NEW YORK (CNNMoney) — Donald Trump is already hurting Mexico.
Lately, the Mexican currency has been tracking his poll numbers…in the opposite direction. As Trump’s poll numbers have improved, the value of Mexico’s peso has fallen.
Last week, after some U.S. election polls showed Trump was gaining on Hillary Clinton, the peso declined to an all-time low.
“There is a definite correlation…the idea of Donald Trump’s wall and everything else is having an impact on Mexico’s peso,” says Ihab Salib, head of international fixed income at Federated Investors.
The peso’s plunge is a reflection of investors’ fears that the relationship between Mexico and the United States — political and economic — could be ruptured if Trump moves to the White House.
So far this year, the peso is down 12% against the dollar. Nearly a year ago, one dollar equaled about 16.5 pesos. Now a dollar is worth 19.6 pesos.
Trump kicked off his campaign last year with anti-Mexican rhetoric and has not let up. He has said he would “entirely renegotiate” or “terminate” NAFTA, the free trade deal between Canada, Mexico and America. He has also threatened to put a 35% tariff on some goods, such as Ford cars that are made in Mexico and sold in the United States.
Since NAFTA became law, investment and exports between both countries has shot up. About 80% of Mexico’s exports come to the U.S.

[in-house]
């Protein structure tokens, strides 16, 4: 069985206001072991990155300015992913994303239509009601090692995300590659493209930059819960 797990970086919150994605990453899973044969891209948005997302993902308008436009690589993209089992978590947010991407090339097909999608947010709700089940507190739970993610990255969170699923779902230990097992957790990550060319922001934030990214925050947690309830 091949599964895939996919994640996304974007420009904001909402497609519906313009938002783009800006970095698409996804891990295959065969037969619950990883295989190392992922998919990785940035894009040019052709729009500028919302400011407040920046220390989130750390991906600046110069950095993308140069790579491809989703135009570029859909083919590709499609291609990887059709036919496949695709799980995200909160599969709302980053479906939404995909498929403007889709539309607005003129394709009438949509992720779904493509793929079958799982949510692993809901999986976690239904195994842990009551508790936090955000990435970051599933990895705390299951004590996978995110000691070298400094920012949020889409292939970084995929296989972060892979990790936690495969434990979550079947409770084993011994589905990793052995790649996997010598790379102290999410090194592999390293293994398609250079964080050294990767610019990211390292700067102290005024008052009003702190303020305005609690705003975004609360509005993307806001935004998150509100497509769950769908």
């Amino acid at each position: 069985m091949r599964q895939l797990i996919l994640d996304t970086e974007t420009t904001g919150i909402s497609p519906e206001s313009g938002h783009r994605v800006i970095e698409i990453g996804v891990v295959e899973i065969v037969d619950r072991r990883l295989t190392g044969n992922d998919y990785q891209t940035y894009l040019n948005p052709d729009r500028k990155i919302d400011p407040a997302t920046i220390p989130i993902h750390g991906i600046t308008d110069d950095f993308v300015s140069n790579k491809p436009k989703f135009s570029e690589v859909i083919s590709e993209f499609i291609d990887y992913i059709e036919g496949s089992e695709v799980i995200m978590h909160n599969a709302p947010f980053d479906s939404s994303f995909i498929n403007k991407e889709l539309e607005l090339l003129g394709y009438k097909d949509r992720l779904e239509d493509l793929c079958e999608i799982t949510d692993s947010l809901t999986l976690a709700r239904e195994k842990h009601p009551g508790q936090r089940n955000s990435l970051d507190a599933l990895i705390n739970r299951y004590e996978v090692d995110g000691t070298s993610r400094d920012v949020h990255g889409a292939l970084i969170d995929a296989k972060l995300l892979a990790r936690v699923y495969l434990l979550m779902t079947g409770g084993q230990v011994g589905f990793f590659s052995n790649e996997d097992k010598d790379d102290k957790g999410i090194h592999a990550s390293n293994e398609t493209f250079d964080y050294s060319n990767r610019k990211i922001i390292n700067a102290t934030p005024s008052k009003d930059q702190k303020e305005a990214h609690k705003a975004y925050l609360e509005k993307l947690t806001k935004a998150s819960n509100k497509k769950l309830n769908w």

However, manufacturing jobs have been lost in the U.S. since NAFTA. It’s also the reason why Trump’s anti-Mexico rhetoric appeals to voters in the manufacturing belt of America and why Mexico is worried about a Trump presidency.
“U.S. political risk is being passed onto Mexico,” says Chris Wilson, deputy director of the Mexico Institute, a research group based in Washington. “That directly gets directly priced into the value of a currency.”
Not all experts say Trump has a hold on the peso. It’s unlikely he will be able to make all his Mexico-related campaign promises come true, argues Win Thin, head of emerging market currency strategy at Brown Brothers Harriman.
“For now, we downplay the ‘Trump Effect’ on Mexico,” says Thin. He sees Mexico’s sluggish economy playing a more influential role on the peso’s performance.
Other factors are affecting Mexico’s currency. Its economy contracted in the second quarter for the first time in three years. Manufacturing in Mexico is down compared to last year, the government announced spending cuts this summer and the price of oil, its chief commodity, remain low.
The Federal Reserve’s plans to raise interest rates also tends to deter investment in developing countries like Mexico. And Pena Nieto’s approval rating is also the lowest ever of any Mexican president since polling began in 1995.
Still, other countries dealing with headwinds have seen their currency rise against the dollar this year after severe declines in 2015. Brazil’s real is up 21% against the dollar this year and South Africa’s rand has gained 10% over that time frame.
However, Mexico’s peso has gone the other way as the country warily eyes the U.S. Presidential election.